Papers Please [App o' the Mornin']

I have no idea whether to recommend Papers Please: A Dystopian Document Thriller (Steam/Lucas Pope, PC/Mac: $10) to you or not. It’s intended for a very particular kind of gamer and its elements and retro visual style are guaranteed to drive the majority of players away before the first game-day is over. But if you read to the end of this review and think, “Hm, that sounds kind of interesting,” you may be the intended audience.

How to describe Paper Please? You play as a low-level border official at some backwater boarder crossing in a ghastly imaginary Soviet bloc country in 1982.

Your job is to check the papers of people attempting to enter the country, and either approve them or not.

And that’s it.

You never leave the screen you see in the accompanying illustrations except at the end of the day, when your meager salary is calculated and you determine whether or not you can keep the heat on tonight, feed your family, and buy medicine for your sick son.

So what do you actually do?

You check people’s travel documents. And then stamp them. The only actual action you take is choosing which stamp to use, but much hinges on that choice and it requires long and careful consideration.

To quote Thomas Magnum, “I know what you’re thinking, and you’re right.” You’re doing someone’s boring job. For free. As entertainment.

But it’s more than that. The game introduces complexity gradually. On the first day, you’re just checking some basic facts to make sure passports are valid and issued by your country. This means comparing expiration date to today’s date, the place of issue to the list of valid issuing locations, and small details like that.

Each day, new complexity is added. Foreigners are permitted. Work visas are needed. Local ID is issued. Visitors from certain countries need full body scans (complete with optional minor nudity). New details need to be checked. Do the codes match? Is that mannish woman actually a woman? Is the strange man with his own handmade passport a harmless crank, or a dangerous nut?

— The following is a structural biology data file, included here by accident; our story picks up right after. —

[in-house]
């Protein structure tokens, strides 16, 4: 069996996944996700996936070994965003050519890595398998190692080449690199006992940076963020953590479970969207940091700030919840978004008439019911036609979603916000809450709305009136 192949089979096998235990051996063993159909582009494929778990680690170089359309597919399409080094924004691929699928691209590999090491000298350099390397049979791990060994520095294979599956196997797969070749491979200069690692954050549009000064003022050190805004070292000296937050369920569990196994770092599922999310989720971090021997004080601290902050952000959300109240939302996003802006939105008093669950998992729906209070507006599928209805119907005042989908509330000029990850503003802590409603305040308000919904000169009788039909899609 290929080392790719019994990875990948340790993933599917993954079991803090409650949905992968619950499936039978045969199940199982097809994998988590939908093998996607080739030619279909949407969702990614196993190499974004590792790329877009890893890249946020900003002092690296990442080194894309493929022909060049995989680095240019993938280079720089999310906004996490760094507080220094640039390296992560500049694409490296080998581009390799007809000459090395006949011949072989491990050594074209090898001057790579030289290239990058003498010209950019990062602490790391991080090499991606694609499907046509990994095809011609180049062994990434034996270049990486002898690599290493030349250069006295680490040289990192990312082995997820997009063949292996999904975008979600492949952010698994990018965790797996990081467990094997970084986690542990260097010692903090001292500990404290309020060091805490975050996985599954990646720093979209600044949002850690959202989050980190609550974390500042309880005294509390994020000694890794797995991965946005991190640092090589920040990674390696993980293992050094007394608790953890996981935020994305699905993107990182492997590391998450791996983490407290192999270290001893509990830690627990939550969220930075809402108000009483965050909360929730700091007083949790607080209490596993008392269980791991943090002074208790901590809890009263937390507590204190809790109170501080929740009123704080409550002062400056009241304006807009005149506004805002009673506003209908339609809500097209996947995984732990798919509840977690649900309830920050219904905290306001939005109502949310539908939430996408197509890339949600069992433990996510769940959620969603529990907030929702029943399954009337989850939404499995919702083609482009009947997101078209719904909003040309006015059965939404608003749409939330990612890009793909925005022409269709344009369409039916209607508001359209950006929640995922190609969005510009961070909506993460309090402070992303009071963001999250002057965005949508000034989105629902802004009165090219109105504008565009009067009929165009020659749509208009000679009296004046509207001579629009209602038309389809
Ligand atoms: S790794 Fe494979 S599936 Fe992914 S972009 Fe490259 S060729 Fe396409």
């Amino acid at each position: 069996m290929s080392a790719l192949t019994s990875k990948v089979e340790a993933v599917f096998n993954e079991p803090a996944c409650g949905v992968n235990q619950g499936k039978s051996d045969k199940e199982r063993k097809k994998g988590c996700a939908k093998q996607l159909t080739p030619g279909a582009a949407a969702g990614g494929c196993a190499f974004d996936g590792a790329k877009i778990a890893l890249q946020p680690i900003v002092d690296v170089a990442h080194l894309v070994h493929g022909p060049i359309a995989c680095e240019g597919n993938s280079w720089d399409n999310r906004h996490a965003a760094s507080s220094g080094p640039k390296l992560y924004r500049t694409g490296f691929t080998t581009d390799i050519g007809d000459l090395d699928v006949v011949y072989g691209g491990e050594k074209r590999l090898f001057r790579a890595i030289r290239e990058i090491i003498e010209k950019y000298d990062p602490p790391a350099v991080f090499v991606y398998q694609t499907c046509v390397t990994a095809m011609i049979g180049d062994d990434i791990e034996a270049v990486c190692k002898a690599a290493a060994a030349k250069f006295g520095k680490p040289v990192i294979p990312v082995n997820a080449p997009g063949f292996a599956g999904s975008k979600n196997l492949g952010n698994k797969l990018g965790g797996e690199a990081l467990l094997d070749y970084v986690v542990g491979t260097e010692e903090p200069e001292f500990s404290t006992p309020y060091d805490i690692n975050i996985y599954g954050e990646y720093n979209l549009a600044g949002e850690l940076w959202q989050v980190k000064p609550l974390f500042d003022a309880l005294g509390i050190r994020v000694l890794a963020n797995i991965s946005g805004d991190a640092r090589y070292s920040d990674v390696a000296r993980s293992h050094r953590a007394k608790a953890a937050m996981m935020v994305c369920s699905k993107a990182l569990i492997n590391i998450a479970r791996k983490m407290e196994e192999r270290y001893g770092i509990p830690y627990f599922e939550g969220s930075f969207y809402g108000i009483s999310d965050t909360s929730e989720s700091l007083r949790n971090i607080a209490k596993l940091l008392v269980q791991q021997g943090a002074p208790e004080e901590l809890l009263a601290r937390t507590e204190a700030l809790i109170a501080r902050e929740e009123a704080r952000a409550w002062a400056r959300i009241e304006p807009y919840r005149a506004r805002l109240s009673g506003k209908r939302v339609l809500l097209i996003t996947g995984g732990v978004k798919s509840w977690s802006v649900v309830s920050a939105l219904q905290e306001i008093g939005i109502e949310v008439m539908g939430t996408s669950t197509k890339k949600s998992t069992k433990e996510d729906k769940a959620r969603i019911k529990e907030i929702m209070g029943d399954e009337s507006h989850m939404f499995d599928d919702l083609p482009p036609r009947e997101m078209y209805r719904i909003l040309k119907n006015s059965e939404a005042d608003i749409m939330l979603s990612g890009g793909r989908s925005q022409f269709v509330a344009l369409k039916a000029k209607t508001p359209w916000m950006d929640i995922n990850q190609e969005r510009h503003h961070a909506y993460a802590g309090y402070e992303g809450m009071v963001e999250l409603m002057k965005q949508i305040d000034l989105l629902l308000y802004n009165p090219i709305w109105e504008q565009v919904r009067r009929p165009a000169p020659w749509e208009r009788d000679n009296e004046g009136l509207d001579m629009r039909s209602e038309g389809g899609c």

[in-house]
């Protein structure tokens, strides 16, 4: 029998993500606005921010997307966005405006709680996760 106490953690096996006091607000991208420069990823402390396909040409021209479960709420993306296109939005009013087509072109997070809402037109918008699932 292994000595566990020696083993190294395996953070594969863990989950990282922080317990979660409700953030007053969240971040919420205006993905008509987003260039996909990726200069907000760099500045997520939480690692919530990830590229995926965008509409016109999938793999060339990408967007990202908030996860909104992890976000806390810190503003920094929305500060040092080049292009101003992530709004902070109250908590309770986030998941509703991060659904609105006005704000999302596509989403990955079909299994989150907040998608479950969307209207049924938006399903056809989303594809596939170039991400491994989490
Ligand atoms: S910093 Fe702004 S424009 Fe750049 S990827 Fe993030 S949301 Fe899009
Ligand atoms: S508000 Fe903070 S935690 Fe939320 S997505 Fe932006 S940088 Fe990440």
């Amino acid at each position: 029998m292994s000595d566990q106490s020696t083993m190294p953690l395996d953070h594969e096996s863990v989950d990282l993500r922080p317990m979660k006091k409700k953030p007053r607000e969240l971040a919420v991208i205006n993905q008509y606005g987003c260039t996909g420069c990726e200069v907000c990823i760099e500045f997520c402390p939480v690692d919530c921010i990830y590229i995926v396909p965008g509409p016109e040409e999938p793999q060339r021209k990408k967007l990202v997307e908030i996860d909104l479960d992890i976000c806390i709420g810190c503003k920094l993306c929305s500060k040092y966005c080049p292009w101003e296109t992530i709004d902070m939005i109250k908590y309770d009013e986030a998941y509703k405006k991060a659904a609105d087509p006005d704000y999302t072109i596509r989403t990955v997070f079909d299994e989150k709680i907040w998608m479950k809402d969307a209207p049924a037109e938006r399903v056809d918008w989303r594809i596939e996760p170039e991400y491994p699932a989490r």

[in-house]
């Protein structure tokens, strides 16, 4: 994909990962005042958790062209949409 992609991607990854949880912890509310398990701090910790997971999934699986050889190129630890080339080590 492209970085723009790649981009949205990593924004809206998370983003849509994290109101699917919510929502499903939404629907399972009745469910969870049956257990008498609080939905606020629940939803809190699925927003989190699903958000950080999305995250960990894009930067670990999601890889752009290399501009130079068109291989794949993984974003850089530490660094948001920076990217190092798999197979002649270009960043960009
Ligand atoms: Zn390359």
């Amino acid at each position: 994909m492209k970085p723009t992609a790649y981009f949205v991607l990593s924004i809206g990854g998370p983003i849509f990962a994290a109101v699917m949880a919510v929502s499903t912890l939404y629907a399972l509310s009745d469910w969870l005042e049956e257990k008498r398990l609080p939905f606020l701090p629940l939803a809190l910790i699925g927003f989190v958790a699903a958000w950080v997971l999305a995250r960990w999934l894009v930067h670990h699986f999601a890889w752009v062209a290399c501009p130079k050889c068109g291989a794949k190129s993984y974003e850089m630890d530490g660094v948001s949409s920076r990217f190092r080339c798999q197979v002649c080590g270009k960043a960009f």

Each morning, there are news releases: be on the lookout for certain fugitives, be aware of human trafficking, watch out for terrorists. Once in a while a radical breaks through and kills the border guards, shutting down your crossing for the day and costing you vital wages.

Too many errors in a day, and you get hauled away to the gulag. You’re clinging to survival by your fingernails with only a few bucks a day to keep you and your family alive. There is no room for error.

From such minimalist elements, Papers Please weaves a gripping tale and a tense gaming experience. The choices are puzzle-like and observational, but each one can be a matter of life or death.

It’s a unique kind of game, and it gets under your skin. It is not for everyone, but to see a game weave such an odd, suspenseful spell from so little will be utterly fascinating to connoisseurs of unique games.

Content: There is a full-body scanner that shows some mild nudity, but the nudity may be turned off. People break through the lines and kill guards (and are, in turn, killed), but given the pixelated quality of the retro visuals, it’s not graphic. You may have to make some pretty grim decisions at times, including whether or not to keep the heat on and feed your whole family. Characters may die. Sex trafficking is a plot element, but it’s not handled in an exploitative way. Except for assorted messages, the game really does only have two screens: the one pictured and the end-of-day screen. Some may be offended that a serious subject (immigration, exploitation, repression, and violence in a totalitarian state) is treated in a game, but I thought the material was handled well: alternately horrifying, depressing, irritating, bittersweet, funny, and even touching.

It is not ESRB rated, but would probably earn a T for the dark subject matter.

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About Thomas L. McDonald

Thomas L. McDonald writes about technology, theology, history, games, and shiny things. Details of his rather uneventful life as a professional writer and magazine editor can be found in the About tab.

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    I don’t think I’d enjoy this game but I’m glad that it was made and there are people who do enoy it. I like Temple Run, but what really makes me happy (insofar as games have that capacity at all) is games that took a lot of thought to make and take a lot of thought to play.

    I don’t think I’d play this game, but I’d probably play a game *like* this.


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